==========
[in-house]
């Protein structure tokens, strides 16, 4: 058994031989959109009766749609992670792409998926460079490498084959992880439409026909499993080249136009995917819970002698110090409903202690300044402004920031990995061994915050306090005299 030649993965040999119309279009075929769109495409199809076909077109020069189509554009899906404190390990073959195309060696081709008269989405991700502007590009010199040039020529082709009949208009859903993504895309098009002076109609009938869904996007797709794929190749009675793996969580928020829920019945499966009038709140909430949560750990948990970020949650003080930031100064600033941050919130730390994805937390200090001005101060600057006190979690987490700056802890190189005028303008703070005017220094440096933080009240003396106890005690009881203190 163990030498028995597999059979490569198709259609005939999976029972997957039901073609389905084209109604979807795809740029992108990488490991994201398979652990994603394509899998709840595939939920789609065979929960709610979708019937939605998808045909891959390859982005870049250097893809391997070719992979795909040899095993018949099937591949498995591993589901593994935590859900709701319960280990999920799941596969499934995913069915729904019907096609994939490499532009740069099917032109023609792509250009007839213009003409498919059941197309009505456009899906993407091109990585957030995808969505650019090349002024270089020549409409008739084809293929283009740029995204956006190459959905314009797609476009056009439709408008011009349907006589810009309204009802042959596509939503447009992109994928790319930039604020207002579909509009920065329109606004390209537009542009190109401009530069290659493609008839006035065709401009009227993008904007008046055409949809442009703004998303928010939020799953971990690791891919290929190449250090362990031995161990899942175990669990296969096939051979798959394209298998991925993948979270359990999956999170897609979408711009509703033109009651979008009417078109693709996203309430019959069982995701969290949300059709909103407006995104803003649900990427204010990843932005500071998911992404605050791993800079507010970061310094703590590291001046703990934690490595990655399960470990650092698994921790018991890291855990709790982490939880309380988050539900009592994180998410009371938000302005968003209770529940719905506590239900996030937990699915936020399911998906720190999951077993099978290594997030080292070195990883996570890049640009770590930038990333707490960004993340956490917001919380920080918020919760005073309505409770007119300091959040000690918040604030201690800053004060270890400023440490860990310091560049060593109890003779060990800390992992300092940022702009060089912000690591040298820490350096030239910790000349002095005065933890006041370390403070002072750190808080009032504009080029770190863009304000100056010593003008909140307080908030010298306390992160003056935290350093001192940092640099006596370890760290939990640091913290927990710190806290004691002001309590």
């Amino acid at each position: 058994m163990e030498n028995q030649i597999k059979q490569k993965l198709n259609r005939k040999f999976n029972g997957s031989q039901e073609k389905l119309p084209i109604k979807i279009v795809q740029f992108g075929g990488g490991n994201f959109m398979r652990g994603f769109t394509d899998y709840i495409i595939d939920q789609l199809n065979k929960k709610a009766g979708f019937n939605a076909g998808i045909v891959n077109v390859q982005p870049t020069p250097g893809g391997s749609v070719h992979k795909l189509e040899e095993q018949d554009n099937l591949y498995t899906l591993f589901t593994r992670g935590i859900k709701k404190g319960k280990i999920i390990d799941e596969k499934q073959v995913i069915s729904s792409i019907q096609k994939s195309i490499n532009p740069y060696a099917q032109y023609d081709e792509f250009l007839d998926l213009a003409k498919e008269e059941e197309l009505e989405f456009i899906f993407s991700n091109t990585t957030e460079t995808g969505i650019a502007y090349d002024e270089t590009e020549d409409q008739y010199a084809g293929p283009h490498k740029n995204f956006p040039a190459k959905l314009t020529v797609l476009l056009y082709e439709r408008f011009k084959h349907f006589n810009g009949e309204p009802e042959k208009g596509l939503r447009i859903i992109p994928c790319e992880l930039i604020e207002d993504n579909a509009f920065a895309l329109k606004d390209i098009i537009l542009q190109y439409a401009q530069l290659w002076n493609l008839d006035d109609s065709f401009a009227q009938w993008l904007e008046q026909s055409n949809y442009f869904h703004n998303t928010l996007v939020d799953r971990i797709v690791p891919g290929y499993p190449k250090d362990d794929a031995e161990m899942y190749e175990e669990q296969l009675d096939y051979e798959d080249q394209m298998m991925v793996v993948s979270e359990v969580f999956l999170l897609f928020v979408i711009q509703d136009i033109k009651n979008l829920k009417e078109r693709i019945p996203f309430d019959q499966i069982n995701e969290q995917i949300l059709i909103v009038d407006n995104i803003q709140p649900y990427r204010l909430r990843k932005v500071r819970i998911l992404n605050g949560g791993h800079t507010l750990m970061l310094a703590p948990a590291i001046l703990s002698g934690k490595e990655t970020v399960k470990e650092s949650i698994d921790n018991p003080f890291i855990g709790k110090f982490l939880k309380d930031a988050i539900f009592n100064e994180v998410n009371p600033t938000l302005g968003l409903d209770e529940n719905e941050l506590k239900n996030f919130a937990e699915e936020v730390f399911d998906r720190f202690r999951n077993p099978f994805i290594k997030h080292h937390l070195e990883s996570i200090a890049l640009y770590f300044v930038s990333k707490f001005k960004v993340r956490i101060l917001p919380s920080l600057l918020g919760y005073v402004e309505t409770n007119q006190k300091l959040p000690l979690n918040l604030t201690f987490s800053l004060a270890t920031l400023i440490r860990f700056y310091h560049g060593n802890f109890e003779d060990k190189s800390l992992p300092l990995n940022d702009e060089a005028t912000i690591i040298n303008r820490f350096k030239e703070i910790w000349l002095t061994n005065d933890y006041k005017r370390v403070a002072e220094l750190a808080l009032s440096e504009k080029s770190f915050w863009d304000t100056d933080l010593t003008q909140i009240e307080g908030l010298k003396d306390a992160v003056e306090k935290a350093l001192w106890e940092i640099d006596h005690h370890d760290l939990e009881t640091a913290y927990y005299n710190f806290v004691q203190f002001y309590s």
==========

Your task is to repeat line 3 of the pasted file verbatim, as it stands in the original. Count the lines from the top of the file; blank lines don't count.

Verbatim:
């Amino acid at each position: 058994m163990e030498n028995q030649i597999k059979q490569k993965l198709n259609r005939k040999f999976n029972g997957s031989q039901e073609k389905l119309p084209i109604k979807i279009v795809q740029f992108g075929g990488g490991n994201f959109m398979r652990g994603f769109t394509d899998y709840i495409i595939d939920q789609l199809n065979k929960k709610a009766g979708f019937n939605a076909g998808i045909v891959n077109v390859q982005p870049t020069p250097g893809g391997s749609v070719h992979k795909l189509e040899e095993q018949d554009n099937l591949y498995t899906l591993f589901t593994r992670g935590i859900k709701k404190g319960k280990i999920i390990d799941e596969k499934q073959v995913i069915s729904s792409i019907q096609k994939s195309i490499n532009p740069y060696a099917q032109y023609d081709e792509f250009l007839d998926l213009a003409k498919e008269e059941e197309l009505e989405f456009i899906f993407s991700n091109t990585t957030e460079t995808g969505i650019a502007y090349d002024e270089t590009e020549d409409q008739y010199a084809g293929p283009h490498k740029n995204f956006p040039a190459k959905l314009t020529v797609l476009l056009y082709e439709r408008f011009k084959h349907f006589n810009g009949e309204p009802e042959k208009g596509l939503r447009i859903i992109p994928c790319e992880l930039i604020e207002d993504n579909a509009f920065a895309l329109k606004d390209i098009i537009l542009q190109y439409a401009q530069l290659w002076n493609l008839d006035d109609s065709f401009a009227q009938w993008l904007e008046q026909s055409n949809y442009f869904h703004n998303t928010l996007v939020d799953r971990i797709v690791p891919g290929y499993p190449k250090d362990d794929a031995e161990m899942y190749e175990e669990q296969l009675d096939y051979e798959d080249q394209m298998m991925v793996v993948s979270e359990v969580f999956l999170l897609f928020v979408i711009q509703d136009i033109k009651n979008l829920k009417e078109r693709i019945p996203f309430d019959q499966i069982n995701e969290q995917i949300l059709i909103v009038d407006n995104i803003q709140p649900y990427r204010l909430r990843k932005v500071r819970i998911l992404n605050g949560g791993h800079t507010l750990m970061l310094a703590p948990a590291i001046l703990s002698g934690k490595e990655t970020v399960k470990e650092s949650i698994d921790n018991p003080f890291i855990g709790k110090f982490l939880k309380d930031a988050i539900f009592n100064e994180v998410n009371p600033t938000l302005g968003l409903d209770e529940n719905e941050l506590k239900n996030f919130a937990e699915e936020v730390f399911d998906r720190f202690r999951n077993p099978f994805i290594k997030h080292h937390l070195e990883s996570i200090a890049l640009y770590f300044v930038s990333k707490f001005k960004v993340r956490i101060l917001p919380s920080l600057l918020g919760y005073v402004e309505t409770n007119q006190k300091l959040p000690l979690n918040l604030t201690f987490s800053l004060a270890t920031l400023i440490r860990f700056y310091h560049g060593n802890f109890e003779d060990k190189s800390l992992p300092l990995n940022d702009e060089a005028t912000i690591i040298n303008r820490f350096k030239e703070i910790w000349l002095t061994n005065d933890y006041k005017r370390v403070a002072e220094l750190a808080l009032s440096e504009k080029s770190f915050w863009d304000t100056d933080l010593t003008q909140i009240e307080g908030l010298k003396d306390a992160v003056e306090k935290a350093l001192w106890e940092i640099d006596h005690h370890d760290l939990e009881t640091a913290y927990y005299n710190f806290v004691q203190f002001y309590s």